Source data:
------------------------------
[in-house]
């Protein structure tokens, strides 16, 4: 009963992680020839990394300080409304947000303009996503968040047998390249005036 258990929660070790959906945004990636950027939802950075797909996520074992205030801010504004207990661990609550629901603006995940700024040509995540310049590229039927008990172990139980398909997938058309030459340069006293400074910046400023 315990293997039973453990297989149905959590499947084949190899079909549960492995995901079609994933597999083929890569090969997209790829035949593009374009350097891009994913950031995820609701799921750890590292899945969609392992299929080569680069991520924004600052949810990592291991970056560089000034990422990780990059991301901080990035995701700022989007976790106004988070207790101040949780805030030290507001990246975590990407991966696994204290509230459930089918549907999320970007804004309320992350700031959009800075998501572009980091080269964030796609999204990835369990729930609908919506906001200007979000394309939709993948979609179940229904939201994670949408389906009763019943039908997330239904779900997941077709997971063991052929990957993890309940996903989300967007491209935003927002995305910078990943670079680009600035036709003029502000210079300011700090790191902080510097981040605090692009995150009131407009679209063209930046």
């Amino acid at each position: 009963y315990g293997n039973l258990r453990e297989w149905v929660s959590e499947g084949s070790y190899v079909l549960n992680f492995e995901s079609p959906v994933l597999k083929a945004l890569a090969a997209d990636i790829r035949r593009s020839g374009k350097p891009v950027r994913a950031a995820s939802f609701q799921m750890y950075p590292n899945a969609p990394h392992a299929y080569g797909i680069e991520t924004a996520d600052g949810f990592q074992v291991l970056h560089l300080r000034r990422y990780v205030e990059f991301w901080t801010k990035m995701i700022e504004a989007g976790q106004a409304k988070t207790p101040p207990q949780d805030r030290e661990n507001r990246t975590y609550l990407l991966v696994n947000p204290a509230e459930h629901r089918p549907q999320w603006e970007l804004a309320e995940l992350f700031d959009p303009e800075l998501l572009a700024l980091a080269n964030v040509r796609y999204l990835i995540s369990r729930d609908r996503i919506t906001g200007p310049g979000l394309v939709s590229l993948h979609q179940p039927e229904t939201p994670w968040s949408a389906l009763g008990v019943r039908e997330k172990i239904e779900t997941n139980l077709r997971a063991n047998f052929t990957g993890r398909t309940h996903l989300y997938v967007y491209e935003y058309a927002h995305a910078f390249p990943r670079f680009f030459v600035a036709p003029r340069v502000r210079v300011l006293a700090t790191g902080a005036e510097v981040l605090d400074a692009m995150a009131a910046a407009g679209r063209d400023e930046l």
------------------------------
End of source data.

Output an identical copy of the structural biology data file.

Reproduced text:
[in-house]
């Protein structure tokens, strides 16, 4: 009963992680020839990394300080409304947000303009996503968040047998390249005036 258990929660070790959906945004990636950027939802950075797909996520074992205030801010504004207990661990609550629901603006995940700024040509995540310049590229039927008990172990139980398909997938058309030459340069006293400074910046400023 315990293997039973453990297989149905959590499947084949190899079909549960492995995901079609994933597999083929890569090969997209790829035949593009374009350097891009994913950031995820609701799921750890590292899945969609392992299929080569680069991520924004600052949810990592291991970056560089000034990422990780990059991301901080990035995701700022989007976790106004988070207790101040949780805030030290507001990246975590990407991966696994204290509230459930089918549907999320970007804004309320992350700031959009800075998501572009980091080269964030796609999204990835369990729930609908919506906001200007979000394309939709993948979609179940229904939201994670949408389906009763019943039908997330239904779900997941077709997971063991052929990957993890309940996903989300967007491209935003927002995305910078990943670079680009600035036709003029502000210079300011700090790191902080510097981040605090692009995150009131407009679209063209930046």
């Amino acid at each position: 009963y315990g293997n039973l258990r453990e297989w149905v929660s959590e499947g084949s070790y190899v079909l549960n992680f492995e995901s079609p959906v994933l597999k083929a945004l890569a090969a997209d990636i790829r035949r593009s020839g374009k350097p891009v950027r994913a950031a995820s939802f609701q799921m750890y950075p590292n899945a969609p990394h392992a299929y080569g797909i680069e991520t924004a996520d600052g949810f990592q074992v291991l970056h560089l300080r000034r990422y990780v205030e990059f991301w901080t801010k990035m995701i700022e504004a989007g976790q106004a409304k988070t207790p101040p207990q949780d805030r030290e661990n507001r990246t975590y609550l990407l991966v696994n947000p204290a509230e459930h629901r089918p549907q999320w603006e970007l804004a309320e995940l992350f700031d959009p303009e800075l998501l572009a700024l980091a080269n964030v040509r796609y999204l990835i995540s369990r729930d609908r996503i919506t906001g200007p310049g979000l394309v939709s590229l993948h979609q179940p039927e229904t939201p994670w968040s949408a389906l009763g008990v019943r039908e997330k172990i239904e779900t997941n139980l077709r997971a063991n047998f052929t990957g993890r398909t309940h996903l989300y997938v967007y491209e935003y058309a927002h995305a910078f390249p990943r670079f680009f030459v600035a036709p003029r340069v502000r210079v300011l006293a700090t790191g902080a005036e510097v981040l605090d400074a692009m995150a009131a910046a407009g679209r063209d400023e930046l």